- Highest Risk Week
- What Is
- Risk Factors
- Signs and Symptoms
What week is the highest risk of a miscarriage?
Early pregnancy loss is defined as a nonviable intrauterine pregnancy with either an empty gestational sac or a gestational sac containing an embryo or a fetus without fetal heart activity within the first six to seven weeks of pregnancy. This means that a miscarriage may occur if pregnancy fails to progress due to either an empty gestational sac or a lack of fetal heart activity in an embryo. The incidence of a miscarriage in the first six weeks is as high as 31%.
The risk of a miscarriage decreases by 10% after the pregnancy crosses six weeks. Once the fetal heart activity is established after six weeks, there is a decreased chance of failed pregnancy.
Early second-trimester pregnancy loss or late miscarriages occur after 13 and before 20 weeks of pregnancy. The incidence of second-trimester pregnancy loss is less than 1%.
Stillbirth or fetal death: Pregnancy loss that occurs at or after 20 weeks of pregnancy or at a weight of 350 grams (about ¾ of a pound) or greater is generally referred to as a stillbirth or fetal death. The approximate rate of stillbirth in the United States is 6 per 1,000 live births and stillbirths.
What is a miscarriage?
Miscarriage, also known as spontaneous abortion, is a spontaneous loss of pregnancy before the 20th week. Half of pregnancies may end in a miscarriage. Women who experience miscarriages may subsequently have a healthy pregnancy later.
What causes a miscarriage?
Chromosomal abnormalities are one of the major causes of a miscarriage. Other causes include
- Maternal age
- Uterine abnormalities
- Hormonal irregularities
- Infections such as herpes, syphilis or listeriosis
- Incompetent cervix (cervix dilates too early during pregnancy without pain or contractions)
- Improper implantation of the fertilized egg in the uterine lining
- Blighted ovum (embryo implants in the uterus but doesn’t develop into a baby)
- Intrauterine fetal demise (embryo stops developing and dies)
- Molar pregnancy (tissue in the uterus forms into a tumor)
- Translocation (when part of a chromosome moves to another chromosome)
- Septate uterus (band of muscle called septum divides the uterus into two sections)
- Asherman syndrome (scars in the uterus that can damage the lining of the uterus)
Who is at a risk for a miscarriage?
Factors that may increase the risk of a miscarriage include
- History of two or more previous miscarriages
- Over the age of 35 years old
- Drinking alcohol
- Drug abuse
- Being exposed to harmful chemicals
- Autoimmune disorders such as systemic lupus erythematosus
- Hormonal problems such as polycystic ovarian syndrome (PCOS)
- Preexisting diabetes
- Thyroid problems
- Prenatal tests such as amniocentesis or chorionic villus sampling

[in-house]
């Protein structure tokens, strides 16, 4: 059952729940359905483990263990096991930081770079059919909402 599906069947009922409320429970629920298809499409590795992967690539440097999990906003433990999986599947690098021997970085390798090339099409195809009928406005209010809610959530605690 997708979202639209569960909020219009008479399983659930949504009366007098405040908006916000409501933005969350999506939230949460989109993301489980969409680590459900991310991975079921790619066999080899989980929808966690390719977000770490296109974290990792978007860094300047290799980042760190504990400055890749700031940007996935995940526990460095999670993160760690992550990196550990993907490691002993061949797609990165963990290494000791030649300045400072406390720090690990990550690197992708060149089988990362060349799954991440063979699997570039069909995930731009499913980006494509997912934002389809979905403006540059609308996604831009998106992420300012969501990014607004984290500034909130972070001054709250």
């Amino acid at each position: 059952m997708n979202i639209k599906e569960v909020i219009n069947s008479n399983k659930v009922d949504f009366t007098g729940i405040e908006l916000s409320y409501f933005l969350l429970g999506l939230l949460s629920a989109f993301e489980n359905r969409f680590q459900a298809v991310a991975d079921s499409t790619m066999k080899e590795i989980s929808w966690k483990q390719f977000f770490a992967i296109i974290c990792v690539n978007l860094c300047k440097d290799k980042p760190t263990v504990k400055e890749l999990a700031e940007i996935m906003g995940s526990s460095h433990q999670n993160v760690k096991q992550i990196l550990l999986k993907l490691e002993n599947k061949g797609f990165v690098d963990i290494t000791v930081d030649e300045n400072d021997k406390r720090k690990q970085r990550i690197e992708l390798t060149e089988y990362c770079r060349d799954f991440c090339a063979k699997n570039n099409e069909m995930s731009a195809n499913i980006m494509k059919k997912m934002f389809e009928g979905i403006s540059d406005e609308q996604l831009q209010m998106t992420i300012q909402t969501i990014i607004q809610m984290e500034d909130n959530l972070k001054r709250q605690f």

- Caffeine consumption
- Congenital heart disease
- Severe kidney disease
- Severe malnutrition
- Certain medications such as Accutane (isotretinoin)
What are the signs and symptoms of a miscarriage?
Signs and symptoms of a miscarriage include
- Bleeding from the vagina or spotting
- Period-like cramps
- Severe abdominal pain
- Low backache ranging from mild to severe
Call the physician if you observe these symptoms of infection after a miscarriage
Health Solutions From Our Sponsors
March of Dimes
Top What Week Is the Highest Risk of a Miscarriage Related Articles
How Do I Know If I'm Having a Miscarriage?The loss of a baby within the first 20 weeks of pregnancy is called a miscarriage. Most women, especially during early pregnancy, will experience a miscarriage that is similar to heavy periods with slightly more cramping and bleeding than usual. It’s also common to have vaginal bleeding and pass large blood clots up to the size of a lemon.
How Long Does a Miscarriage Last?A miscarriage is the loss of a pregnancy within the first 20 weeks of conceiving. It’s also called pregnancy loss or spontaneous abortion. Every miscarriage is different, and the experience varies from person to person.
Miscarriage is the medical term for the spontaneous loss of pregnancy from conception to 20 weeks gestation. Risk factors for a woman having a miscarriage include cigarette smoking, older maternal age, radiation exposure, previous miscarriage, maternal weight, illicit drug use, use of NSAIDs, and trauma or anatomical abnormalities to the uterus. There are five classified types of miscarriage: 1) threatened abortion; 2) incomplete abortion; 3) complete abortion; 4) missed abortion; and (5 septic abortion. While there are no specific treatments to stop a miscarriage, a woman's doctor may advise avoiding certain activities, bed rest, etc. If a woman believes she has had a miscarriage, she needs to seek prompt medical attention.